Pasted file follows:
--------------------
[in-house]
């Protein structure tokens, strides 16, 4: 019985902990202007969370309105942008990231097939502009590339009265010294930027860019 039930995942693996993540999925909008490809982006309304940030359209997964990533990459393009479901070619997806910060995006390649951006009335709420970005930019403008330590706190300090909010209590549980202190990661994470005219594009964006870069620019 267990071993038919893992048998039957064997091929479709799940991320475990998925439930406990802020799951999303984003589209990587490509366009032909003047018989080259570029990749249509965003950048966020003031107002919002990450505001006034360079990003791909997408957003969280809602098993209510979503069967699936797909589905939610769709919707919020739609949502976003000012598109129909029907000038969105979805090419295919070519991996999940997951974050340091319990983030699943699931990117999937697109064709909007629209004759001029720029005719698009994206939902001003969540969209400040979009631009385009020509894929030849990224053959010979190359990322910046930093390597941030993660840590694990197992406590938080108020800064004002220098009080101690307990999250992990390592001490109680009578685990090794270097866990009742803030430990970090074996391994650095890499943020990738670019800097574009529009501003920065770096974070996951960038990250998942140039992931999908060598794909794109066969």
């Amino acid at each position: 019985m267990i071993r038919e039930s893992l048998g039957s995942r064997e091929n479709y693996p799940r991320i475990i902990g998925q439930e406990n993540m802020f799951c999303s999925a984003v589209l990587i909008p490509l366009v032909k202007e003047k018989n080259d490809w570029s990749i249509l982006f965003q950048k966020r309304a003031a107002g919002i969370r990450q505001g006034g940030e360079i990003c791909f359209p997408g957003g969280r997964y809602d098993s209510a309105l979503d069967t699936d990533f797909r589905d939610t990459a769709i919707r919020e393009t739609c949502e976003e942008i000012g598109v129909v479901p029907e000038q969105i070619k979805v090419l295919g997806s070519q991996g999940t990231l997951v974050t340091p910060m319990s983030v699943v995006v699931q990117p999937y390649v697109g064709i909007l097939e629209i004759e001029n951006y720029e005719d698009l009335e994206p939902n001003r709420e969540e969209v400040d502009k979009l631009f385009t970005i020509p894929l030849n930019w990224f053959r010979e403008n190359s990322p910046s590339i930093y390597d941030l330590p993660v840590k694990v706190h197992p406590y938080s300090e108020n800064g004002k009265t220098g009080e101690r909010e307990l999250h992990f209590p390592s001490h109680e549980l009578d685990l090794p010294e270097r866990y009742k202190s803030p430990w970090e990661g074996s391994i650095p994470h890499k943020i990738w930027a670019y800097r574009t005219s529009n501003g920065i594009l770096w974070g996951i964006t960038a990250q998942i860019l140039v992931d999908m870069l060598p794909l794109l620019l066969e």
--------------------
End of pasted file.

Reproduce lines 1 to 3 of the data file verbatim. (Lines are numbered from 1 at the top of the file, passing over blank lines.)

[in-house]
């Protein structure tokens, strides 16, 4: 019985902990202007969370309105942008990231097939502009590339009265010294930027860019 039930995942693996993540999925909008490809982006309304940030359209997964990533990459393009479901070619997806910060995006390649951006009335709420970005930019403008330590706190300090909010209590549980202190990661994470005219594009964006870069620019 267990071993038919893992048998039957064997091929479709799940991320475990998925439930406990802020799951999303984003589209990587490509366009032909003047018989080259570029990749249509965003950048966020003031107002919002990450505001006034360079990003791909997408957003969280809602098993209510979503069967699936797909589905939610769709919707919020739609949502976003000012598109129909029907000038969105979805090419295919070519991996999940997951974050340091319990983030699943699931990117999937697109064709909007629209004759001029720029005719698009994206939902001003969540969209400040979009631009385009020509894929030849990224053959010979190359990322910046930093390597941030993660840590694990197992406590938080108020800064004002220098009080101690307990999250992990390592001490109680009578685990090794270097866990009742803030430990970090074996391994650095890499943020990738670019800097574009529009501003920065770096974070996951960038990250998942140039992931999908060598794909794109066969």
């Amino acid at each position: 019985m267990i071993r038919e039930s893992l048998g039957s995942r064997e091929n479709y693996p799940r991320i475990i902990g998925q439930e406990n993540m802020f799951c999303s999925a984003v589209l990587i909008p490509l366009v032909k202007e003047k018989n080259d490809w570029s990749i249509l982006f965003q950048k966020r309304a003031a107002g919002i969370r990450q505001g006034g940030e360079i990003c791909f359209p997408g957003g969280r997964y809602d098993s209510a309105l979503d069967t699936d990533f797909r589905d939610t990459a769709i919707r919020e393009t739609c949502e976003e942008i000012g598109v129909v479901p029907e000038q969105i070619k979805v090419l295919g997806s070519q991996g999940t990231l997951v974050t340091p910060m319990s983030v699943v995006v699931q990117p999937y390649v697109g064709i909007l097939e629209i004759e001029n951006y720029e005719d698009l009335e994206p939902n001003r709420e969540e969209v400040d502009k979009l631009f385009t970005i020509p894929l030849n930019w990224f053959r010979e403008n190359s990322p910046s590339i930093y390597d941030l330590p993660v840590k694990v706190h197992p406590y938080s300090e108020n800064g004002k009265t220098g009080e101690r909010e307990l999250h992990f209590p390592s001490h109680e549980l009578d685990l090794p010294e270097r866990y009742k202190s803030p430990w970090e990661g074996s391994i650095p994470h890499k943020i990738w930027a670019y800097r574009t005219s529009n501003g920065i594009l770096w974070g996951i964006t960038a990250q998942i860019l140039v992931d999908m870069l060598p794909l794109l620019l066969e």